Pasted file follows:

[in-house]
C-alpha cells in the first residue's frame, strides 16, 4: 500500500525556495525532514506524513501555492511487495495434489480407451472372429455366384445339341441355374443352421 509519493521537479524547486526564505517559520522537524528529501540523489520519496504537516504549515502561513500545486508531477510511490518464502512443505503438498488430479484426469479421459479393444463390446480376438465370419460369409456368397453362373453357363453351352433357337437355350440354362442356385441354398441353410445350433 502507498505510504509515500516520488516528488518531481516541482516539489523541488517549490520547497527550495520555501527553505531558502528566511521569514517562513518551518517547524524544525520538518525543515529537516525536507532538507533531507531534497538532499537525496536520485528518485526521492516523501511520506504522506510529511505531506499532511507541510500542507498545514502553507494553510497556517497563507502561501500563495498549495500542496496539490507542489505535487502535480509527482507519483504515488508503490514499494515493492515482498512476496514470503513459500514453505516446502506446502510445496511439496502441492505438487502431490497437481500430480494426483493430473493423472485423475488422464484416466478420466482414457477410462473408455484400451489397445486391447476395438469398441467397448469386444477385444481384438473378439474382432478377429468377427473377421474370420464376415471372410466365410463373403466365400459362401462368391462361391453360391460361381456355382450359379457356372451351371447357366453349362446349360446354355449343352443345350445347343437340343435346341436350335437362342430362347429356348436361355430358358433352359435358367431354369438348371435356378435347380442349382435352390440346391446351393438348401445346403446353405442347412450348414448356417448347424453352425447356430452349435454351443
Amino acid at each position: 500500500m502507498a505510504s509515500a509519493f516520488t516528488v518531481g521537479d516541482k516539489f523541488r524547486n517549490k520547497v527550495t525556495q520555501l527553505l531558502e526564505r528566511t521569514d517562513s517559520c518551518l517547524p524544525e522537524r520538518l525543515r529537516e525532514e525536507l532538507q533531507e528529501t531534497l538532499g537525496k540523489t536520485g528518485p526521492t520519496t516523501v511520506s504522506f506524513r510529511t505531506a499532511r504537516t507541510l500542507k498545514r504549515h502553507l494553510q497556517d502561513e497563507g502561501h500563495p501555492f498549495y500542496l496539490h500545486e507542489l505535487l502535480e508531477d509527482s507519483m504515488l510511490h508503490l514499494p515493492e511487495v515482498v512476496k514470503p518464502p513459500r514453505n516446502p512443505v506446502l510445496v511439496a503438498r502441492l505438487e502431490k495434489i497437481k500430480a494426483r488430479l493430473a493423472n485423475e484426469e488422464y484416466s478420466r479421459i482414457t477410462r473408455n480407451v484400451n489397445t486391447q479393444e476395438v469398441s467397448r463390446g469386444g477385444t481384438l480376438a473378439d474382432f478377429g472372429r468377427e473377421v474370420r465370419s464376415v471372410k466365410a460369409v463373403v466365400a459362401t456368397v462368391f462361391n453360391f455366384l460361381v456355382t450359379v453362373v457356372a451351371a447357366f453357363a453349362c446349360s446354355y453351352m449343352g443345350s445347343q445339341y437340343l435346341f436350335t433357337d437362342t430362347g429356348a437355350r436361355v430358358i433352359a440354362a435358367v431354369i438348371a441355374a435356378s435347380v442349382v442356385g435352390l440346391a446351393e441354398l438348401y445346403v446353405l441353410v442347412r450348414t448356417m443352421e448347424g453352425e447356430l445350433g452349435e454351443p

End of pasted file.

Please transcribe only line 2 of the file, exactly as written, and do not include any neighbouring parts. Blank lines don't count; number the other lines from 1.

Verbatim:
C-alpha cells in the first residue's frame, strides 16, 4: 500500500525556495525532514506524513501555492511487495495434489480407451472372429455366384445339341441355374443352421 509519493521537479524547486526564505517559520522537524528529501540523489520519496504537516504549515502561513500545486508531477510511490518464502512443505503438498488430479484426469479421459479393444463390446480376438465370419460369409456368397453362373453357363453351352433357337437355350440354362442356385441354398441353410445350433 502507498505510504509515500516520488516528488518531481516541482516539489523541488517549490520547497527550495520555501527553505531558502528566511521569514517562513518551518517547524524544525520538518525543515529537516525536507532538507533531507531534497538532499537525496536520485528518485526521492516523501511520506504522506510529511505531506499532511507541510500542507498545514502553507494553510497556517497563507502561501500563495498549495500542496496539490507542489505535487502535480509527482507519483504515488508503490514499494515493492515482498512476496514470503513459500514453505516446502506446502510445496511439496502441492505438487502431490497437481500430480494426483493430473493423472485423475488422464484416466478420466482414457477410462473408455484400451489397445486391447476395438469398441467397448469386444477385444481384438473378439474382432478377429468377427473377421474370420464376415471372410466365410463373403466365400459362401462368391462361391453360391460361381456355382450359379457356372451351371447357366453349362446349360446354355449343352443345350445347343437340343435346341436350335437362342430362347429356348436361355430358358433352359435358367431354369438348371435356378435347380442349382435352390440346391446351393438348401445346403446353405442347412450348414448356417448347424453352425447356430452349435454351443